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Scavenging Book Stores and Libraries

Currently I'm a librarian and before that I was an archaeologist, a journalist, and definitely a bit of a world traveler.  I tend to mostly read science fiction and fantasy, though I do love a good mystery and I'm a bit of a book dabbler overall. I've been doing Goodreads for awhile, but a friend thought I might enjoy this as well. Let's see, yeah?

Bitter, But Filling

Bitter Seeds - Ian Tregillis

Now, with a completely different kind of darkness than the last book...


This book is probably at the very edges of Grimness that I can ingest and still enjoy.  There were a few parts that tipped a little too far -- a line or a paragraph here or there that was so distubring that if the story hadn't been as gripping as it was, I'd have put the thing down.


However, since the story WAS that intriguing, that just knows the rating down a little for me.


This isn't the kind of book to read because you're going to enjoy the characters -- most are flawed and if they don't start out that way, they'll definitely get there.  There's not a lot of lasting happiness in this book.  Most of that makes sense, though.  This is, after all, an alternate World War II where the Nazis use cruel, violent, and unethical child experimentation to create psychic super soldiers and the British can only survive by calling upon forces best left in the dark.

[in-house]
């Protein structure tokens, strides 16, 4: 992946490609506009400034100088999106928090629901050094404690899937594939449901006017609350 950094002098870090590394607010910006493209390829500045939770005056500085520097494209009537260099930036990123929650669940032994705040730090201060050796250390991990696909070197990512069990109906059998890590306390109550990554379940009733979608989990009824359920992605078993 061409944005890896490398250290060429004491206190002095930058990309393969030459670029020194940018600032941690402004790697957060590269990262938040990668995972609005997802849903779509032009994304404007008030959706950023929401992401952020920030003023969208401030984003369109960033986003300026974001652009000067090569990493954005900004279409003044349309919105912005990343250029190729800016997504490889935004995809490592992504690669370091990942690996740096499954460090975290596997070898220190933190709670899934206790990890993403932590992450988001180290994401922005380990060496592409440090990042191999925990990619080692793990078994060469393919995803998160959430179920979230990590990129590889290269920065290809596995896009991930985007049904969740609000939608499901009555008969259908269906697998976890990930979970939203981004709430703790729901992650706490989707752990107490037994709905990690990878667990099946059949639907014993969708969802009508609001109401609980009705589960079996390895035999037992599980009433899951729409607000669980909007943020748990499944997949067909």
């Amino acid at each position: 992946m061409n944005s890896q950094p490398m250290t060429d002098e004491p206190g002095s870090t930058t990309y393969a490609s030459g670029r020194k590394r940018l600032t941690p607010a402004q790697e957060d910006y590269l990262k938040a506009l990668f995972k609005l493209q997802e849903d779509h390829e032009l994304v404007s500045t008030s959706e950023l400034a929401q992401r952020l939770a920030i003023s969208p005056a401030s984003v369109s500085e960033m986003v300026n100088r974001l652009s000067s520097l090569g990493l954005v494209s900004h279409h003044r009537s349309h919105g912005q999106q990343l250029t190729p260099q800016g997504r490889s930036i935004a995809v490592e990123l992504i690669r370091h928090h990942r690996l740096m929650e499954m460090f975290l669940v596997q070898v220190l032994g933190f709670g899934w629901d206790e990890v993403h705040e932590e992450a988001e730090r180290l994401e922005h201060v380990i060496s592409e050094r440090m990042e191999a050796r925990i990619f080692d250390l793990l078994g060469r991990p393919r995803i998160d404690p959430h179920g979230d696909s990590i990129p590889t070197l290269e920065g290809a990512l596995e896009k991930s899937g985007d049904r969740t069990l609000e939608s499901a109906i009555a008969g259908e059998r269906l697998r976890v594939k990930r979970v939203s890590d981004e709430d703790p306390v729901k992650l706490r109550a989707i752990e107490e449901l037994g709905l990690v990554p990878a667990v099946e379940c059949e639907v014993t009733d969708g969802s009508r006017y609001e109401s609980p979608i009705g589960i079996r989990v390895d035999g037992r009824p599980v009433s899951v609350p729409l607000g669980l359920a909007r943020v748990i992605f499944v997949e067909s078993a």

The characters are utterly fascinating and very real.  It's true that I prefer characters I can admire or aspire to, but that doesn't mean that I can't appreciate a well crafted horror. (well, or broken person)  One thing I never felt of firm ground about is who exactly the heroes or villains are.  I mean, obviously Nazis follow terrible principles, but as individuals...  Well, when I examine the actions of the four main characters and try to figure out what really drove them it just seems entirely possible that later in the series Tregillis could flip everything on its head.  Maybe there are no villains, really...  Or maybe they all are?


This is a world run by "the Greater Good" and, as such, isn't one that I'd care to experience first hand, but I keep hoping that somehow things will get better for them.  I think that hope is one of the traits that kept me tapping that Kindle button all the way until the end.